Down below I can see my route from the coast to the hills via the church that can be seen centre left. I still cannot believe how good the weather is!

Down below I can see my route from the coast to the hills via the church that can be seen centre left. I still cannot believe how good the weather is!

Lunch! Thanks to advice from Robin at http://blogpackinglight.wordpress.com/, I have now started taking lunch. This is a complete departure from my normal routine. I'm hoping it will cure the lack of energy I had been experiencing toward the end of the day on the previous two walks. In the event it did actually work! My lunch consists of Oatcakes with salami or Prima Cheese. Not only does it top up the old carbs, but it forces me to take a good rest!

Lunch! Thanks to advice from Robin at http://blogpackinglight.wordpress.com/, I have now started taking lunch. This is a complete departure from my normal routine. I’m hoping it will cure the lack of energy I had been experiencing toward the end of the day on the previous two walks. In the event it did actually work! My lunch consists of Oatcakes with salami or Prima Cheese. Not only does it top up the old carbs, but it forces me to take a good rest!

To get to the hills I have to first cross under some high powered electricity pylons. As I climbed up the cables were getting uncomfortably close!

To get to the hills I have to first cross under some high powered electricity pylons. As I climbed up the cables were getting uncomfortably close!

At first from a distance I cannot make out what this is. But as I get nearer, it shows itself to be an old slate quarry.

At first from a distance I cannot make out what this is. But as I get nearer, it shows itself to be an old slate quarry.

This is the point where I start to leave civilisation and head into the wilderness! Just need to hang a left up ahead to go through the pass between Moel Faban and Llefn.

This is the point where I start to leave civilisation and head into the wilderness! Just need to hang a left up ahead to go through the pass between Moel Faban and Llefn.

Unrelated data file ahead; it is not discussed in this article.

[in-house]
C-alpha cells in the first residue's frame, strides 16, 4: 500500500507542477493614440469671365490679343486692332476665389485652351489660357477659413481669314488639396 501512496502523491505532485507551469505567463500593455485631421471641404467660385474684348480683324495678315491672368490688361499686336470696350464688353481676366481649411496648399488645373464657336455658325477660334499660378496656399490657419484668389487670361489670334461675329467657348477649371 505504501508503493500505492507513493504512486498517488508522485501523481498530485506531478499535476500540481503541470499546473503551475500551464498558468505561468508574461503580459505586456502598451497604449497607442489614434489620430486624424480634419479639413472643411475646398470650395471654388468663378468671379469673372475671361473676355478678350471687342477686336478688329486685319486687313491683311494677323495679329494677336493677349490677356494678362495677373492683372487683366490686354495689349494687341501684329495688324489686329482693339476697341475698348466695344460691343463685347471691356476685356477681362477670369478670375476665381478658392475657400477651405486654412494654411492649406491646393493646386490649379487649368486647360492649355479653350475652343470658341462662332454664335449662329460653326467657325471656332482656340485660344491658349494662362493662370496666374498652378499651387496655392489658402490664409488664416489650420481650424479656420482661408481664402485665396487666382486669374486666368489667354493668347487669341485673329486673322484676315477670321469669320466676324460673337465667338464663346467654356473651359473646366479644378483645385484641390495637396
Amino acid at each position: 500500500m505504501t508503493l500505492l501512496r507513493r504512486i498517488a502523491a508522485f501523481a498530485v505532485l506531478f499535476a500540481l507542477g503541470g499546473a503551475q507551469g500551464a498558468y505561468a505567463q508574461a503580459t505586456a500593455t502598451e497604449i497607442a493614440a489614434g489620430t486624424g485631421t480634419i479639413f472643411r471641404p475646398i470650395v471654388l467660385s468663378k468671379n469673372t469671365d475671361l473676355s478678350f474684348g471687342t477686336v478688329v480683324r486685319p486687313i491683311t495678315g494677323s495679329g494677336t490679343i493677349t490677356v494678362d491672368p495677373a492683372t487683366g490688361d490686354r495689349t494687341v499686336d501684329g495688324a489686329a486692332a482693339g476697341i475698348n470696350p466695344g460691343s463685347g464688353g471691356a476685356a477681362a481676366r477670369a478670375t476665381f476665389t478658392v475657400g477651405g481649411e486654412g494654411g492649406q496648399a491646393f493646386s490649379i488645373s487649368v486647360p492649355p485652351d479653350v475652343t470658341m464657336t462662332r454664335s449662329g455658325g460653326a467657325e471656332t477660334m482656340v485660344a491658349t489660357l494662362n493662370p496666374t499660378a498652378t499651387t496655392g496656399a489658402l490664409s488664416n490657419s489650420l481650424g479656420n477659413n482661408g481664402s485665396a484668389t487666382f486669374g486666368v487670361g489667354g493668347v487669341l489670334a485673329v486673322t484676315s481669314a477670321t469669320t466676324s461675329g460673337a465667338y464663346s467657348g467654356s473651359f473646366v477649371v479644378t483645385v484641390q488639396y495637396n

As I head cross country I spot the hill of Gyrn Wigau which I need to clear. I decide to head for the wall going up the hill on the right, then from there contour the hill around the other side.

As I head cross country I spot the hill of Gyrn Wigau which I need to clear. I decide to head for the wall going up the hill on the right, then from there contour the hill around the other side.

When I first started hiking I used to have a lowly opinion of the sheep's ability to climb. But this point of view has now changed. They seem to be superb climbers. I sometimes wonder how the farmers actually look after their flocks, given how dispersed and inaccessible most of them are!

When I first started hiking I used to have a lowly opinion of the sheep’s ability to climb. But this point of view has now changed. They seem to be superb climbers. I sometimes wonder how the farmers actually look after their flocks, given how dispersed and inaccessible most of them are!

When I get to the top of the wall on Gyrn Wigau I find an old sheep fold!

When I get to the top of the wall on Gyrn Wigau I find an old sheep fold!

I'm now contouring Eastward up the Afon Caseg valley. Up ahead on the right one can see the hovel between the mountains where I'm hoping to find Ffynnon Caseg tarn.